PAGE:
Keeping in mind these simple measures from traditional Chinese medicine, should help you to reach springtime in good shape, and with a sense of rising vitality.
From December, I notice a good deal of tiredness afoot among my patients: the days are shorter, giving us a subtle yet powerful cue to slow down, expend less energy, and sleep longer. Despite this, what happens in our modern culture? People instead seem to have to work ever harder through this month: projects at work have to be finished before the Christmas holidays, and we have preparations to be made in our own lives at the same time. Life actually gets relentlessly busier!
We are now having occasional frosty mornings, but it has mostly felt damp and devoid of sunshine in Devon; the damp of an English winter, especially if combined with cold, can be a challenge to the body if we are inadequately dressed. In Chinese medicine, it is particularly important to protect your lower back (considered the seat of your warming Yang Qi), and your joints (considered vulnerable to adverse climatic factors). In Britain, rheumatic aches and pains are unfortunately very common: I treat a lot of people who can categorically state that their troublesome joints are more uncomfortable when the weather is cold and/or damp.
The Chinese recognised this pattern centuries ago, and gave it the name “Bi”; it is described in a medical text dating from 610 AD. Sometimes, but not always, there is evidence of osteoarthritis in the affected joint(s); other times, it may instead be an old injury which plays up in unfavourable weather. What can you do to help yourself if this sounds like you or someone you know? When I am treating this condition, I recommend that my patients wear additional warm layers over the joint concerned, that they avoid the damp eg kneeling on damp ground if the knee is affected, that they have an appropriate diet of warm cooked foods, and that they take up the right kinds of exercise. Acupuncture and self-help can mean that winter need no longer herald in the dreaded rheumatism.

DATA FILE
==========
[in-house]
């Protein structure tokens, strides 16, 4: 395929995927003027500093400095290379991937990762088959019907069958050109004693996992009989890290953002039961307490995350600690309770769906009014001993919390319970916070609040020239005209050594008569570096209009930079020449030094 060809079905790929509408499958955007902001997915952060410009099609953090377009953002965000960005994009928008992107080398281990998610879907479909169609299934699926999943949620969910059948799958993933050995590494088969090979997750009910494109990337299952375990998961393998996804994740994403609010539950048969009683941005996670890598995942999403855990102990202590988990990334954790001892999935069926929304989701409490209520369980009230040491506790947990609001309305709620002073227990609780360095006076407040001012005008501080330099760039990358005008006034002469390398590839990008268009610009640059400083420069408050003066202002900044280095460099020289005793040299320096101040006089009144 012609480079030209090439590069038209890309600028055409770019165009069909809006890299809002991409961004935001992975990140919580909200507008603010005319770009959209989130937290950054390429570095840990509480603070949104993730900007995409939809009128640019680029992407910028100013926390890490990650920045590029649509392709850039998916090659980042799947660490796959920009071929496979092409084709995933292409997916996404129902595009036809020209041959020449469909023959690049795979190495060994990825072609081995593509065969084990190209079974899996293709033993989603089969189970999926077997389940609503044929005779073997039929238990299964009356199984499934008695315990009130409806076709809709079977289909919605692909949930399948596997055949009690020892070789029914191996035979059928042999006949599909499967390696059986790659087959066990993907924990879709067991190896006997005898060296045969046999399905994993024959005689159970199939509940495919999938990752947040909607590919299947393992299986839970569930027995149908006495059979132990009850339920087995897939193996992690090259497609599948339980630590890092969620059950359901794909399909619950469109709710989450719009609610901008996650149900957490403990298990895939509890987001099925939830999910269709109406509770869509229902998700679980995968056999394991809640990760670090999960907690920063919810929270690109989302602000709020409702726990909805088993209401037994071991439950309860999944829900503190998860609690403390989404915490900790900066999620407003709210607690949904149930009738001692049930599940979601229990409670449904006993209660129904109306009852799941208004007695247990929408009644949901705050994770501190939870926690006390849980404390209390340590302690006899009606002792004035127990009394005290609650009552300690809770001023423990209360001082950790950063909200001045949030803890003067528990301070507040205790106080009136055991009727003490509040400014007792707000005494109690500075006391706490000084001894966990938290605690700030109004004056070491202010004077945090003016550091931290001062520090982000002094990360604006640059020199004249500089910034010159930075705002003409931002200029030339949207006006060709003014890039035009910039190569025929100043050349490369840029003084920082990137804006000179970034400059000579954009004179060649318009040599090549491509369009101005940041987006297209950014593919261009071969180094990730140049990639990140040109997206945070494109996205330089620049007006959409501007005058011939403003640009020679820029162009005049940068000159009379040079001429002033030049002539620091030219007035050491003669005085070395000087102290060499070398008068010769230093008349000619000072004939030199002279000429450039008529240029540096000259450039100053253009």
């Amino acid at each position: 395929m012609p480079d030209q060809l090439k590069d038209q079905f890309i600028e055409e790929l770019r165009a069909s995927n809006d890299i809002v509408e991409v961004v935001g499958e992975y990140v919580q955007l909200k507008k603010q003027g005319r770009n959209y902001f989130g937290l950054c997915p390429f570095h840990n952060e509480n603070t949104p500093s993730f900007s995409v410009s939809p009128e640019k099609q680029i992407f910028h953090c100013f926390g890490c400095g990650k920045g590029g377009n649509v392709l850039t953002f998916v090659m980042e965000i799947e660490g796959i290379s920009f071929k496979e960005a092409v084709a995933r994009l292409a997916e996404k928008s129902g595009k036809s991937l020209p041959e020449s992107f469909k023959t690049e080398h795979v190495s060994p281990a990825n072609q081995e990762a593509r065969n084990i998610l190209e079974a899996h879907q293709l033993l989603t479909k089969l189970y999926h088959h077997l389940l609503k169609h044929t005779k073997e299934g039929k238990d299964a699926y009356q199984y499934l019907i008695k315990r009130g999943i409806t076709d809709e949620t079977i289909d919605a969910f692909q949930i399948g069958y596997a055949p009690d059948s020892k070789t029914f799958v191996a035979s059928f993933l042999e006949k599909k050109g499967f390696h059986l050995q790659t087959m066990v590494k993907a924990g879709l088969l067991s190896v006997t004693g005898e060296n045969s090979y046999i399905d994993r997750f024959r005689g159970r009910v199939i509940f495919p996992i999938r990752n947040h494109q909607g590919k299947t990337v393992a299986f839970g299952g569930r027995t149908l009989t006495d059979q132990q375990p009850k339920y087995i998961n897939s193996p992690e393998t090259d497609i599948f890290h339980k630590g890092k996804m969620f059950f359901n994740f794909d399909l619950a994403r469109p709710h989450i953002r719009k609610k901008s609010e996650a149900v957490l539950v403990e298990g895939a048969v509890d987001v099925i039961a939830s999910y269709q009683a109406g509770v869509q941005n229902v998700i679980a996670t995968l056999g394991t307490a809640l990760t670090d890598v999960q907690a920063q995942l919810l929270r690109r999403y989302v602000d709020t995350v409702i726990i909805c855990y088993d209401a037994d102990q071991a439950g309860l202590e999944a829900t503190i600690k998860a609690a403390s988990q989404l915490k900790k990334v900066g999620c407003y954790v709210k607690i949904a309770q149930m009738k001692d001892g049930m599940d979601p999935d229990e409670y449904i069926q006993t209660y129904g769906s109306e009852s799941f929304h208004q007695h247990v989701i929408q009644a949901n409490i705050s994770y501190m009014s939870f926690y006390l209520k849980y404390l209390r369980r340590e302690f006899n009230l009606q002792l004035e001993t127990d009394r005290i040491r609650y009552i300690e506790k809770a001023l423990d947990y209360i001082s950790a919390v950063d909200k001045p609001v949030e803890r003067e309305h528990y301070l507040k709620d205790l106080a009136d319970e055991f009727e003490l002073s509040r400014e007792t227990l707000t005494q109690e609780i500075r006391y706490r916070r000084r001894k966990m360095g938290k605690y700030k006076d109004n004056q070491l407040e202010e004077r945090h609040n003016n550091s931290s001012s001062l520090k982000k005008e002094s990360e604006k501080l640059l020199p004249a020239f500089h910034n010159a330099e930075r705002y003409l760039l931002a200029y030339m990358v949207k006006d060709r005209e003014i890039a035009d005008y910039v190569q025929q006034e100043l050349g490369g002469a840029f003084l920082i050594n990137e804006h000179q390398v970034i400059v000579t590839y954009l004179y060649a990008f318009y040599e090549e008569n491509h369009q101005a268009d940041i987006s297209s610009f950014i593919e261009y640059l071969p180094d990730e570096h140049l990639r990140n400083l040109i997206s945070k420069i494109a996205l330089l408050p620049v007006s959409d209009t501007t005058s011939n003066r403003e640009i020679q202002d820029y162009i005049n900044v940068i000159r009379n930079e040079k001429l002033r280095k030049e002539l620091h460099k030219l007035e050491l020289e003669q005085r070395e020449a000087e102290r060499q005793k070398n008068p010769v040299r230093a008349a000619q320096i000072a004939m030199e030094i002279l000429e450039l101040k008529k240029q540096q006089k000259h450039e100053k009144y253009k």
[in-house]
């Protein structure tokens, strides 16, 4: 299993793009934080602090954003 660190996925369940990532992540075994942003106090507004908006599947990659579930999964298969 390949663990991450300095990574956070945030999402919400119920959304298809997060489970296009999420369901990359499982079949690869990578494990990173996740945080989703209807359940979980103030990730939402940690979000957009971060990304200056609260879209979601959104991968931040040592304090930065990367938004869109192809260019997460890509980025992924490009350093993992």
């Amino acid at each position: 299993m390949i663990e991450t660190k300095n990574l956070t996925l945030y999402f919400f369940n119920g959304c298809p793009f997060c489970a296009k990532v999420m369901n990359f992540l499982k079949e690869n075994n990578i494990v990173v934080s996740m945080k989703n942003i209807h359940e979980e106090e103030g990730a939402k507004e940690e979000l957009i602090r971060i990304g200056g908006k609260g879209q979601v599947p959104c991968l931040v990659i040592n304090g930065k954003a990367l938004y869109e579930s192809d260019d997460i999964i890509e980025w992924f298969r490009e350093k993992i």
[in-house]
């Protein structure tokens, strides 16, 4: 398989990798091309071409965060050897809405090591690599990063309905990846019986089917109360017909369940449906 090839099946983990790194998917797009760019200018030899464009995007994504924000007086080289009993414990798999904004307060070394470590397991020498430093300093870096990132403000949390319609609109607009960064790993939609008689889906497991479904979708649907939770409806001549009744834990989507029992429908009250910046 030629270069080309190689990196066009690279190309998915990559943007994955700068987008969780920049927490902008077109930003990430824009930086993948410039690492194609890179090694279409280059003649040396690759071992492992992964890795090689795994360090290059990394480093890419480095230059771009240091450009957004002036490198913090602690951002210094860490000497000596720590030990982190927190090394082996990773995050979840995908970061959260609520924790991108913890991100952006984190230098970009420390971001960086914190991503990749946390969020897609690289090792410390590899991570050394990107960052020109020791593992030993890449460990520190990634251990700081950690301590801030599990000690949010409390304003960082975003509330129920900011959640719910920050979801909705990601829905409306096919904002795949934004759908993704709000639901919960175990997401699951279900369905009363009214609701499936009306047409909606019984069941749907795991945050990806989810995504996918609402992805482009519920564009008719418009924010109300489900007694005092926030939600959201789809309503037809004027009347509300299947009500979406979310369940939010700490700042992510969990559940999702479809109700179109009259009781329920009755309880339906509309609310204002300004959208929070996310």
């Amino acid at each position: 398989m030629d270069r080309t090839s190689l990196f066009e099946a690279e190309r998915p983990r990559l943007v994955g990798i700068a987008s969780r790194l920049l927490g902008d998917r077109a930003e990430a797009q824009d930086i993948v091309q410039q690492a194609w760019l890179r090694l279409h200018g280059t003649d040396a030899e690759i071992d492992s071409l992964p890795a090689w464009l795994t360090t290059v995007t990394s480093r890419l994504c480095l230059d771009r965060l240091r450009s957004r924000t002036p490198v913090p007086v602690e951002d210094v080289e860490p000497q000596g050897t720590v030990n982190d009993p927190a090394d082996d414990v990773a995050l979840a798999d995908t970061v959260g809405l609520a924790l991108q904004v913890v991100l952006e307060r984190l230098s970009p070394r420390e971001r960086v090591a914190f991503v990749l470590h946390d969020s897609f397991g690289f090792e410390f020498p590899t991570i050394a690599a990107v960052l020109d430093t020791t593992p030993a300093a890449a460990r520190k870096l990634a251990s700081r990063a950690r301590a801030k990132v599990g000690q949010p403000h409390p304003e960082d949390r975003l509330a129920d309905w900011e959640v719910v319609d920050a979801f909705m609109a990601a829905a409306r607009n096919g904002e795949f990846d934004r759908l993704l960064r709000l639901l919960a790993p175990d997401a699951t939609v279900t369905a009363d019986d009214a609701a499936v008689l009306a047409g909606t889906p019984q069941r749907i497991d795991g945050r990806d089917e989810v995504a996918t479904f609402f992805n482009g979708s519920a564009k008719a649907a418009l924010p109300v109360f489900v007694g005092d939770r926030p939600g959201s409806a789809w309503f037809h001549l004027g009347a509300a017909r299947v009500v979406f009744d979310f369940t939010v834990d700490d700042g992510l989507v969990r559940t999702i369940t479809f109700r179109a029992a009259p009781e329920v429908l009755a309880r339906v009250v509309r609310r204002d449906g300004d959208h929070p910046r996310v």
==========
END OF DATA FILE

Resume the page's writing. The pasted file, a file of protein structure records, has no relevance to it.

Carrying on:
To remind you that winter will not last forever, remember this symbol from the ancient Chinese Book of Changes or Yi Jing. It is hexagram 24, associated with the winter solstice. The solid line on the bottom represents the yang beginning to stir deep within the earth, ready for the lengthening and warming of the days.
If your mood does tend to be lower at this time of year, be sure to soak up plenty of daylight at every opportunity: try to work by the window for example, as the intensity of natural light is many times greater than artificial light, even when it’s dull and overcast. If you have more time, go out and explore the Devon countryside for a longer trek: clamber down into some of our deep, wooded valleys, and follow rivers like the Bovey or Teign, to tune into the stillness of a season which is actually very special in its own way. Let the meditative state of mind which can be induced by walking, help you to reflect quietly on the year that has gone by, and the year of opportunity which is to come.
A change of season is always seen in Chinese medicine, as a challenge to the body, and a time when we should take care to adjust our lifestyle and habits. We have experienced a hint of autumn in the first half of September, with yellowing birch trees and cooler nights. The 23rd of the month marks the equinox, toadstools are appearing on our lawns and spider webs await the first person of the day to walk by. This is the season which can lull us into a false sense of security with its mellow abundance. But as dew turns to frost, we realise we have been lead gently to the gate of winter, and the scales have tipped in favour of the dark and the Yin.
We were treated this year to an excellent summer and we go into the autumn feeling our batteries and vitamin D levels have been fully topped up. It’s now worth paying particular attention to our health, because this will stand us in good stead through the next five months.